Azaleas and Weed and Feed / Question for group


In the Spring of each year, I put down a weed and feed product. I have many Azalea beds. Some years they bloom well, others they don't. I try to fertilize them separately with a product formulated for them.
It has occurred to me that when I fertilize my lawn with weed and feed, I go up adjacent to my azalea beds. These are very old azaleas (25 years), so I guess their roots extend out quite a bit. I wonder if the weed and feed (Atrazine) is going to the outside roots of the azaleas, and stunting them some ? I don't think any of the weed and feed gets closer than 3 feet from the main trunk of the bushes, but if the feeders come out more than 3 feet then in a way I may be giving them some weed and feed which is not my intention.
Any comments, or thoughts ??
--James--
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The nitrogen of the fertilizer and the weed killer both can be a problem. I wouldn't use the produce within a couple yards, more if there is a slope and you are applying uphill from the azaleas. Azaleas have shallow roots and are very sensitive to anything on the surface or that is washed by rain or irrigation. Atrazine remains active for up to six months so it is a real potential problem.
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Thank you Steve !!
--James--
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Azalea roots are surprisingly restricted in area, but regular watering could well cause inappropriate fertilizers to migrate into that root zone.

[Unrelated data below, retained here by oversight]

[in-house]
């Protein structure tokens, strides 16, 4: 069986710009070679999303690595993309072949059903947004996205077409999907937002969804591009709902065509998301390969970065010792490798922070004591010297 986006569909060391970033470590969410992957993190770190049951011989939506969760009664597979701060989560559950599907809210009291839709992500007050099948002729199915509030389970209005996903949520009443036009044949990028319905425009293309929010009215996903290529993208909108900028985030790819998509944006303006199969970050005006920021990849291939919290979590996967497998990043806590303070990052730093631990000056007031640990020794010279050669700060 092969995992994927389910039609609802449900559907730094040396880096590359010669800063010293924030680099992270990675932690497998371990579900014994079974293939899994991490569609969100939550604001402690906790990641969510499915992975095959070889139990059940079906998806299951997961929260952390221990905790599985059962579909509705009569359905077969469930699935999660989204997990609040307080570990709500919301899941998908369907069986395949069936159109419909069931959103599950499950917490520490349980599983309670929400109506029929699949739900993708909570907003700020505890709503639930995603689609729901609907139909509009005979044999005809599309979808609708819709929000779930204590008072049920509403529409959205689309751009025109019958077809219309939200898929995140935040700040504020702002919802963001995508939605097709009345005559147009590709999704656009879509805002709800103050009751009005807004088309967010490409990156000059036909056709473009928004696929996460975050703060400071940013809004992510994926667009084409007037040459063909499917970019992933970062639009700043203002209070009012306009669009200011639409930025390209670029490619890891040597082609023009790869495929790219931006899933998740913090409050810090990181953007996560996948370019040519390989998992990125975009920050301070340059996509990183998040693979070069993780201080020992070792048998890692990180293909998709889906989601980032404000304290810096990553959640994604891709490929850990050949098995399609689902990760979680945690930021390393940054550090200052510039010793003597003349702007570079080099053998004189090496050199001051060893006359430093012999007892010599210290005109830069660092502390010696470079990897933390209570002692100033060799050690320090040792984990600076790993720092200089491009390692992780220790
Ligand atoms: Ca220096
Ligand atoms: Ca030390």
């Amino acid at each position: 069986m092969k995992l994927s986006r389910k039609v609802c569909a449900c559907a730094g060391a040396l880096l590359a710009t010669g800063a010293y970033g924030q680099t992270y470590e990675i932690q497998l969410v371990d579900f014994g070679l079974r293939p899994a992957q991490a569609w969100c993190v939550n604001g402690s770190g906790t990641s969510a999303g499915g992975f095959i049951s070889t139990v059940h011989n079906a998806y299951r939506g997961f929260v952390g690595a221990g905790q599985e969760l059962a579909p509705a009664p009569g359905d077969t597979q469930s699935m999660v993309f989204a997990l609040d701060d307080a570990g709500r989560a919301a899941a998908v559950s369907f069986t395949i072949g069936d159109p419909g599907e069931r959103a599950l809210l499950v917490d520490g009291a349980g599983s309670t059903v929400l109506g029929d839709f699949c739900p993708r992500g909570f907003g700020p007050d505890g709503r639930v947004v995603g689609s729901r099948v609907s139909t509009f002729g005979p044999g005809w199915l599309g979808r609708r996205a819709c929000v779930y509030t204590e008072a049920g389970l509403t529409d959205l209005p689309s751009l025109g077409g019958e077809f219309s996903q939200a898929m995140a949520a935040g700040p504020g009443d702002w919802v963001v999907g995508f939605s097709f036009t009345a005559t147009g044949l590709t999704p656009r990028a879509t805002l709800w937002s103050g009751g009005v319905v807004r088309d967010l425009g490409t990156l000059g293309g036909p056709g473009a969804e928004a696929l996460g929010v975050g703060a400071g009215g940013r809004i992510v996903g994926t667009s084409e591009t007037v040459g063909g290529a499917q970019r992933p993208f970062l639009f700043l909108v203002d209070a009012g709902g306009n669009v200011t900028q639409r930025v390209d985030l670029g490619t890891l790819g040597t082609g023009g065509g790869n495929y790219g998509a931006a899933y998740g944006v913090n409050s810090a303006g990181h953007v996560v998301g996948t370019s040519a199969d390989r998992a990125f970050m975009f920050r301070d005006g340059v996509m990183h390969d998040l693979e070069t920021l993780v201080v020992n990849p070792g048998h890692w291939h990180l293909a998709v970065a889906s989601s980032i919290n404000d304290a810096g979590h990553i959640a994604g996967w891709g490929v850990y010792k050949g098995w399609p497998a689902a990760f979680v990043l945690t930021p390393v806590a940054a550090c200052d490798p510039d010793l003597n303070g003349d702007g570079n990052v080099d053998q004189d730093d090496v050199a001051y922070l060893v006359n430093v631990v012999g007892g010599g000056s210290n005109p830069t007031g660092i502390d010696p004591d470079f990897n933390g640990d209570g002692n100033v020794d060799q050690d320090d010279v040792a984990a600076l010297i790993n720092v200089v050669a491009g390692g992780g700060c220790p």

Why a shrub doesn't bloom well one year but superbly the year before & after is sometimes obvious, but other times a mystery that will never be entirely resolved.
Others who love rhodies & azaleas may disagree with me, but I believe fertilizing these shrubs annually is too much. Sudden doses, large doses, rich doses, or too many doses of fertilizer is more of a stress factor than an aid. Less is more where rhodies & azaleas are concerned. They get more benefit from a thin mulching with composted manure or even just leaves left to go to leafmold. Rich or too regular fertilizing induces leggy branch growth & lots of leaves, if not actual decline of the shrub's health, but isn't apt to improve bloom.
But other factors also effect bloom, including what the buds experienced through the winter, & what stresses the shrub experienced the whole growing period of the previous year, or how & when a shrub was pruned or deadheaded, or the watering schedule & rainfall it experienced while developing buds. Some of the shrubs' experiences are not controlable by a mortal gardener.
Timing of the rare/occasional/slight fertilizing or compost topcoating MIGHT also be important -- given to shrubs one by one shortly after each stops blooming, rather than an entire collection all at once without regard for their bloom time, or at a time too close to autumn to be healthful.
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Weed-and-feed products are a victory of marketing over common sense. A weed-and-feed product really amounts to an indiscriminate and unnecessary use of pesticides -- if your lawn is in such bad shape that you need to put a weedkiller over the entire lawn maybe you should start over --
Since the atrazine also stresses your turfgrass :(especially St. Augustine), the manufacturers make the "feed" part of it a very high nitrogen fertilizer, to hide and counteract the effect of the nitrazine.